This is Fifth Street, between B and C. (Click on the image to see it in more detail, on my Flickr site). That is the Newman Chapel on the left there, with the blue building also bein part of the Newman complex. The last time I drew this building was two years ago, January 2019, shortly after the terrible news of young Davis Police Officer Natalie Corona’s death, shot in cold blood by a man who lived a block away. That was an awful tragedy, and today (January 10) marks two years since it happened. The spot where it happened is now marked with a bench commemorating Officer Corona, which you can make out on the right of the drawing. Still unbelievable, the events of that night. I think that was the first time we had to ‘shelter-in-place’ since coming to Davis (obviously much more familiar with the term now). I always think about it when passing down this stretch of Fifth. I drew most of this at lunchtime when on my way from home to a meeting on campus at the Silo, though I did pop into the football shirt shop (Football and Lifestyle) on the way and pick up the new Spurs 3rd kit, looks great.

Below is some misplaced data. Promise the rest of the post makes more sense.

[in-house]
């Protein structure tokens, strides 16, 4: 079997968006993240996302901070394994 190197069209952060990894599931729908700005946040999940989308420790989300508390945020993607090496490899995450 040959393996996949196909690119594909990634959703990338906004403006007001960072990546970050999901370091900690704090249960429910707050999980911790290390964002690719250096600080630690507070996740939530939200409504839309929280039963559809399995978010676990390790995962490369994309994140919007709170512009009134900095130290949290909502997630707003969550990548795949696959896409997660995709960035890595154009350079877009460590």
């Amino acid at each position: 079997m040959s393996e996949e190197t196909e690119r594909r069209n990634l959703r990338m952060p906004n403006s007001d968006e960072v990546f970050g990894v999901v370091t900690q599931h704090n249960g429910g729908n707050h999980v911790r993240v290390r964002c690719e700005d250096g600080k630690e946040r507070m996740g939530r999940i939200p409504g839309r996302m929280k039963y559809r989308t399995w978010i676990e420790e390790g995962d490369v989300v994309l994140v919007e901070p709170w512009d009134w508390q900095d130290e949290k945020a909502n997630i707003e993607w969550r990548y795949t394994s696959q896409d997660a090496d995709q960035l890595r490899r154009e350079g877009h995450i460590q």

Another panorama, this time in the Moleskine. Click on the image for a closer view. This is the Memorial Union (or “Memor al Union” if the sign is correct) at UC Davis. I don’t know if I ever drew this whole view before. Campus is much quieter than it is supposed to be, although there are still people about. Jeez I miss everyone. I wish everyone were on campus. I come in a couple of times a week, to get things done in the office, and I’ll get a sandwich from the Silo Market, showing my Symptom Survey each time, but it’s just so quiet. We will be almost fully remote in Winter as well, and probably Spring. It’s hard, but I can’t imagine how isolating it must be feeling for students. I wish this pandemic were over, but it’s not. I wish this awful president we’ve had for the past four years would be over too, but we have to wait a bit longer, and boy is that going to be a headache. We do what we can to make things feel better. I like to draw. I can’t get to all the places I want to go to right now but I can imagine, and travel-dream. I spent my youth doing just that, drawing loads and dreaming of all the places I would travel to when I was old enough. Looking out of the window a lot. Also obsessing about Tottenham, and football in general. Reading books about languages. Eating noodles on toast. I guess I’m not that different from when I was 14. Except when I was fourteen I probably wasn’t reminiscing about youth, “ah remember when I was five, oh that was great”. Actually I do remember being five, I remember Spurs winning the FA Cup with Ricky Villa’s goal, but that is about it. That may also have been the year I decided to put Weetabix in my big sister’s school blazer pocket, “in case she got hungry when she was at school”. Not just the Weetabix biscuits but the milk as well. I actually remember doing it, thinking I was being really helpful. Have you ever tried to get dried Weetabix off of a bowl? Imagine trying to get it out of a blazer pocket. I also put knitting needles up her nose when she was asleep too apparently but I don’t remember that. I remember being four and being on a BBC TV show called A Little Silver Trumpet, I thought it was all real. Nursey out of Blackadder played my mum, Patsy Byrne. Most of it was filmed at White City, in the big round BBC Television Centre, but I remember going to film in Brighton. Spending hours getting my hair and face made up in black grease (it was set in olden times and we were a poor and dirty redheaded family in the slums) and the agony of having it all washed out afterwards at home. Memories are a funny thing, you have snippets of this and that, and even more grown up times can be not that much different. I obviously remember a lot about being at university, but then it’s like, do I? There are people who I know I met and spent time with but have absolutely no recollection of now, name or anything. Same with secondary school. The memories are there but are jumbled up, and appear in dreams, that strange dreamspace which looks like my old school (which no longer exists, it was knocked down), where I get lost wandering around like it is a forbidden zone, and people who are probably dead or at least quite old now appear like ghosts. That’s what I don’t like about Facebook I think (well that and all the St George’s flags), the past can sometimes be better left as a hazy memory. This is why I draw stuff. It’s more reliable than writing a diary. I can see into my head and connect with my past self better when I look at a sketchbook, whereas a diary shows me someone I don’t necessarily recognize any more. So here then is the Memor(i)al Union, on theme, at a time which frankly we ain’t gonna forget.